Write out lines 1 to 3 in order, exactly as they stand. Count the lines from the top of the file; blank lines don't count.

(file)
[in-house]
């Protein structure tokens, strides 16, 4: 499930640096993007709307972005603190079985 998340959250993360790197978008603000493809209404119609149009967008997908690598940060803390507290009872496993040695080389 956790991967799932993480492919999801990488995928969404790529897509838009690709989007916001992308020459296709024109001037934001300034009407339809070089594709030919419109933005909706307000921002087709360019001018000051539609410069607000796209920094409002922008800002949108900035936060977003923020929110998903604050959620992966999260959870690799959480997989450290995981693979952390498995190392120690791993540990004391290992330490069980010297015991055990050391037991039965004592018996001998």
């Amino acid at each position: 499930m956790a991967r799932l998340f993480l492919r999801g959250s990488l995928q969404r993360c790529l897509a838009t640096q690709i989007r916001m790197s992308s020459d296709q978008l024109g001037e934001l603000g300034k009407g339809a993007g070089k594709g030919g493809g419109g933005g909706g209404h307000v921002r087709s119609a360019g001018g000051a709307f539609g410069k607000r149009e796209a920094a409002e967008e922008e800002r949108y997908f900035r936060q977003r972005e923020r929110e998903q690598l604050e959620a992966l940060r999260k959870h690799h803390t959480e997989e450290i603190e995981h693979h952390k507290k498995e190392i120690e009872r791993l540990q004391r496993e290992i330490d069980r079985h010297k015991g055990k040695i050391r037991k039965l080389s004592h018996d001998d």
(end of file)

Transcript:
[in-house]
């Protein structure tokens, strides 16, 4: 499930640096993007709307972005603190079985 998340959250993360790197978008603000493809209404119609149009967008997908690598940060803390507290009872496993040695080389 956790991967799932993480492919999801990488995928969404790529897509838009690709989007916001992308020459296709024109001037934001300034009407339809070089594709030919419109933005909706307000921002087709360019001018000051539609410069607000796209920094409002922008800002949108900035936060977003923020929110998903604050959620992966999260959870690799959480997989450290995981693979952390498995190392120690791993540990004391290992330490069980010297015991055990050391037991039965004592018996001998």
């Amino acid at each position: 499930m956790a991967r799932l998340f993480l492919r999801g959250s990488l995928q969404r993360c790529l897509a838009t640096q690709i989007r916001m790197s992308s020459d296709q978008l024109g001037e934001l603000g300034k009407g339809a993007g070089k594709g030919g493809g419109g933005g909706g209404h307000v921002r087709s119609a360019g001018g000051a709307f539609g410069k607000r149009e796209a920094a409002e967008e922008e800002r949108y997908f900035r936060q977003r972005e923020r929110e998903q690598l604050e959620a992966l940060r999260k959870h690799h803390t959480e997989e450290i603190e995981h693979h952390k507290k498995e190392i120690e009872r791993l540990q004391r496993e290992i330490d069980r079985h010297k015991g055990k040695i050391r037991k039965l080389s004592h018996d001998d």